Unripe avocados are said to be toxic. Two resins derived from the skin of the fruit are toxic to guinea pigs by subcutaneous and peritoneal injection. Dopamine has been found in the leaves. The leaf oil contains methyl chavicol. Not all varieties are equally toxic. Rabbits fed on leaves of 'Fuerte' and 'Nabal' died within 24 hours. Those fed on leaves of 'Mexicola' showed no adverse reactions. Ingestion of avocado leaves and/or bark has caused mastitis in cattle, horses, rabbits and goats. Large doses have been fatal to goats. Craigmill et al. at Davis, California, have confirmed deleterious effects on lactating goats which were allowed to graze on leaves of 'Anaheim' avocado an hour each day for 2 days. Milk was curdled and not milkable, the animals ground their teeth, necks were swollen and they coughed, but the animals would still accept the leaves on the 4th day of the experiment. By the 10th day, all but one goat were on the road to recovery. All abnormal signs had disappeared 20 days later. In another test, leaves of a Guatemalan variety were stored for 2 weeks in plastic bags and then given to 2 Nubian goats in addition to regular feed over a period of 2 days. Both suffered mastitis for 48 hours. Avocado leaves in a pool have killed the fish. Canaries have died from eating the ripe fruit. The seeds, ground and mixed with cheese or cornmeal, have been used to poison rodents. However, tests in Hawaii did not show any ill effect on a mouse even at the rate of 1/4 oz (7 g) per each 2.2 lbs (1 kg) of body weight, though the mouse refused to eat the dried, grated seed material until it was blended with cornmeal. Avocado seed extracts injected into guinea pigs have caused only a few days of hyperexcitability and anorexia. At Davis, mice given 10 to 14 g of half-and-half normal ration and either fresh or dried avocado seed died in 2 or 3 days, though one mouse given 4 times the dose of the others survived for 2 weeks. The seed contains 13.6% tannin, 13.25% starch. Amino acids in the seed oil are reported as: capric acid, 0.6; myristic, 1.7; X, 13.5; palmitic, 23.4; X, 10.4; stearic, 8.7; oleic, 15.1; linoleic, 24.1; linolenic, 2.5%. The dried seed contains 1.33% of a yellow wax containing sterol and organic acid. The seed and the roots contain an antibiotic which prevents bacterial spoilage of food. It is the subject of two United States patents. The bark contains 3.5% of an essential oil which has an anise odor and is made up largely of methyl chavicol with a little anethole.
The seed yields a milky fluid with the odor and taste of almond. Because of its tannin content, it turns red on exposure, providing an indelible red-brown or blackish ink which was used to write many documents in the days of the Spanish Conquest. These are now preserved in the archives of Popayan. The ink has also been used to mark cotton and linen textiles. In Guatemala, the bark is boiled with dyes to set the color. Much avocado wood is available when groves are thinned out or tall trees are topped. The sapwood is cream-colored or beige; the heartwood is pale red-brown, mottled, and dotted with small drops of gummy red sap; fine-grained; light—40 lbs per cu ft—(560-640 kg/cu m); moderately soft but brittle; not durable; susceptible to drywood termites and fungi. The wood has been utilized for construction, boards and turnery. An Australian woodworker has reported that it is suitable for carving, resembles White Beech (Eucalyptus kirtonii); is easy to work, and dresses and polishes beautifully. He has made it into fancy jewel boxes. It probably requires careful seasoning. A Florida experimenter made bowls of it but they cracked. Honeybees gather a moderate amount of pollen from avocado flowers. The nectar is abundant when the weather is favorable. When unmixed by that from other sources it produces a dark, thick honey favored by those who like buckwheat honey or sugarcane sirup.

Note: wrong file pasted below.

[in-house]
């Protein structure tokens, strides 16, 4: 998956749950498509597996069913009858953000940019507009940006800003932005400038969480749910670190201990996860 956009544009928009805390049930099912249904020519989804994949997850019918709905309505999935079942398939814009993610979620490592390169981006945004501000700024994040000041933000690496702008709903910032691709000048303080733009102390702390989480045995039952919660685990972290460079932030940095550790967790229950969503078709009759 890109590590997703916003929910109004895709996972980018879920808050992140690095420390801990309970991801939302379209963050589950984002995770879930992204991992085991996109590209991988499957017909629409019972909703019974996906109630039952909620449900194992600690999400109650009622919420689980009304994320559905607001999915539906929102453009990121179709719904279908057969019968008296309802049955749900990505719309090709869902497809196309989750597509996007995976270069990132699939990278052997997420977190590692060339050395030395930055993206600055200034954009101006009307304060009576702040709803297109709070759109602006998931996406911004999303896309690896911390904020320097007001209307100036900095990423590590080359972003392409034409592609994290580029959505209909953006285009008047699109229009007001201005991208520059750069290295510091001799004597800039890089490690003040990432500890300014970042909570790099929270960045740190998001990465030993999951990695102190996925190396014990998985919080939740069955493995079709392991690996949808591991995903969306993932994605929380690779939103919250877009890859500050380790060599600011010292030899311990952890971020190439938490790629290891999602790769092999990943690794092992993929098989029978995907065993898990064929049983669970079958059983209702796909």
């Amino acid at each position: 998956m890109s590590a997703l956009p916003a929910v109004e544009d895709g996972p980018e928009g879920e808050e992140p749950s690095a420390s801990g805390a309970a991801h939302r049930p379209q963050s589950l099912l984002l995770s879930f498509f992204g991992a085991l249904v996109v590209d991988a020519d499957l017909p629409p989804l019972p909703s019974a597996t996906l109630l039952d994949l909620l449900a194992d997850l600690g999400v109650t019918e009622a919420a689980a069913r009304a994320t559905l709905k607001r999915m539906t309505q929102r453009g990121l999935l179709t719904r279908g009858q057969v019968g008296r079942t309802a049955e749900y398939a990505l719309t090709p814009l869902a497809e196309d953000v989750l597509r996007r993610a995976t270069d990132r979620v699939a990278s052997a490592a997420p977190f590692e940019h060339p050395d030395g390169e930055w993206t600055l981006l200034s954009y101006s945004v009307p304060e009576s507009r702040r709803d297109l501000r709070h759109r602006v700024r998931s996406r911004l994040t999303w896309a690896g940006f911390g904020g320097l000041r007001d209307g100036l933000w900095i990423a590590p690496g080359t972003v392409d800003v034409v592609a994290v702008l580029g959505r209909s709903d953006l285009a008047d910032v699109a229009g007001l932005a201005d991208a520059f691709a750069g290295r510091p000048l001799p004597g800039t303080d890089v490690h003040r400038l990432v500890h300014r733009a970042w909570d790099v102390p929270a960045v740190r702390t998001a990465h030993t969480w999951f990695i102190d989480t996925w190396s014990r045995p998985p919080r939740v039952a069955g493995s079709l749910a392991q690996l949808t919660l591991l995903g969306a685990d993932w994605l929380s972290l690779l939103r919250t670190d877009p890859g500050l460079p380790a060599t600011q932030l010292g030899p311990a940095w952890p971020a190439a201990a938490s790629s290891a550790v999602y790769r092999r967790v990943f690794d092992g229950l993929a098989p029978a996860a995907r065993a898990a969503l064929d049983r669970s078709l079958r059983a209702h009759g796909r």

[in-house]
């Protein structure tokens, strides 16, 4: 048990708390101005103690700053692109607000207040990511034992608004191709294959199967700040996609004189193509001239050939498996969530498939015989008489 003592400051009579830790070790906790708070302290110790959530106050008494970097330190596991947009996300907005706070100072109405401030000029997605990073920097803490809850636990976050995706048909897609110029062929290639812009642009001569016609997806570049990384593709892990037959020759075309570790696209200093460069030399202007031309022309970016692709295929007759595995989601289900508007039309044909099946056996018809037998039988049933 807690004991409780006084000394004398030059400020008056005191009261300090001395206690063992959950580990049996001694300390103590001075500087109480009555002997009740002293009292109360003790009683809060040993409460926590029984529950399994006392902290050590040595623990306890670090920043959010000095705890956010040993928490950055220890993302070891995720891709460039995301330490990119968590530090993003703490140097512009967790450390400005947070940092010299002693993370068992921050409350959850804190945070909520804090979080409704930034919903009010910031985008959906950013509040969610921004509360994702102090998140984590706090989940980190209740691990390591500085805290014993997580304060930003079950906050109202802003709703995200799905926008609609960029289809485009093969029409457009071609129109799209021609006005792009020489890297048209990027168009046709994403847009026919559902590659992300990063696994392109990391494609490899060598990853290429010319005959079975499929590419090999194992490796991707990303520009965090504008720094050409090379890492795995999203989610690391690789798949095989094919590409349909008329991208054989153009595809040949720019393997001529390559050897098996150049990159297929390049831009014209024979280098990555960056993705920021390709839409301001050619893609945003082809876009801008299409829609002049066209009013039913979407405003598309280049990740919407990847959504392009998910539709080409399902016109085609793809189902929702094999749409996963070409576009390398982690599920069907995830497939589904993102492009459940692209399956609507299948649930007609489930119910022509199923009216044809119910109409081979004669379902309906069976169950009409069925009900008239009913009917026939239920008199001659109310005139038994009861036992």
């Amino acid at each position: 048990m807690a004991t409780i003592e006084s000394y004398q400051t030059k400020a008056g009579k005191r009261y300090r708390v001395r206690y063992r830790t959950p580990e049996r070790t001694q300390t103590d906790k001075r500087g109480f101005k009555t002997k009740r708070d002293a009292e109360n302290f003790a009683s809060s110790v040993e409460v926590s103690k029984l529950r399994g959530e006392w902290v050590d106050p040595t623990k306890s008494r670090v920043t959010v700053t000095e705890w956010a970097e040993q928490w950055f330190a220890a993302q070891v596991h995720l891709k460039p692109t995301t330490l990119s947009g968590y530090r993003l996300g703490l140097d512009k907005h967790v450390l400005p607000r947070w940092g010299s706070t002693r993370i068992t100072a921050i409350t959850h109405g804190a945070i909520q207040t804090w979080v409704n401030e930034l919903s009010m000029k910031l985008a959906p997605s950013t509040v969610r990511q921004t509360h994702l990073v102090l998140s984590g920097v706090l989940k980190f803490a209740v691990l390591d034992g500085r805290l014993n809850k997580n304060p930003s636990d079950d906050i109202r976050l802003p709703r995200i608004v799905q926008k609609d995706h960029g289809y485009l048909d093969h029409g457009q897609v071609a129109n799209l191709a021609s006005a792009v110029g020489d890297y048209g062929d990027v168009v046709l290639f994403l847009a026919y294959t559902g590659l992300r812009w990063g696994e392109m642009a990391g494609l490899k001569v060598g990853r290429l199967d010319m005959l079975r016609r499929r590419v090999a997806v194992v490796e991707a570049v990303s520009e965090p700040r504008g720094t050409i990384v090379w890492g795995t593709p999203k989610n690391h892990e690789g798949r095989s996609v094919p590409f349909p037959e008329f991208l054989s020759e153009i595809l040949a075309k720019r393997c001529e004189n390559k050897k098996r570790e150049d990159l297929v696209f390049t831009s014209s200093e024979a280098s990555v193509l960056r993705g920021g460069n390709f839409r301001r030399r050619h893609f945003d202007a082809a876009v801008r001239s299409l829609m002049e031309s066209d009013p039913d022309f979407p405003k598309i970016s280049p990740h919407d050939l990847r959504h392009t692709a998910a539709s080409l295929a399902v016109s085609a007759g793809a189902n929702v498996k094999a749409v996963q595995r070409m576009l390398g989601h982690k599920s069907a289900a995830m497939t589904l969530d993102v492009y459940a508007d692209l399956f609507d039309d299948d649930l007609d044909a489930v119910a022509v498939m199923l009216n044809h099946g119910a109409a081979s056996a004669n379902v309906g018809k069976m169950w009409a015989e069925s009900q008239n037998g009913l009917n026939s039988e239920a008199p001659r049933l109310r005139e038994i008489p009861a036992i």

The fruit skin is antibiotic; is employed as a vermifuge and remedy for dysentery. The leaves are chewed as a remedy for pyorrhea. Leaf poultices are applied on wounds. Heated leaves are applied on the forehead to relieve neuralgia. The leaf juice has antibiotic activity. The aqueous extract of the leaves has a prolonged hypertensive effect. The leaf decoction is taken as a remedy for diarrhea, sore throat and hemorrhage; it allegedly stimulates and regulates menstruation. It is also drunk as a stomachic. In Cuba, a decoction of the new shoots is a cough remedy. If leaves, or shoots of the purple-skinned type, are boiled, the decoction serves as an abortifacient. Sometimes a piece of the seed is boiled with the leaves to make the decoction. The seed is cut in pieces, roasted and pulverized and given to overcome diarrhea and dysentery. The powdered seed is believed to cure dandruff. A piece of the seed, or a bit of the decoction, put into a tooth cavity may relieve toothache. An ointment made of the pulverized seed is rubbed on the face as a rubefacient—to redden the cheeks. An oil extracted from the seed has been applied on skin eruptions.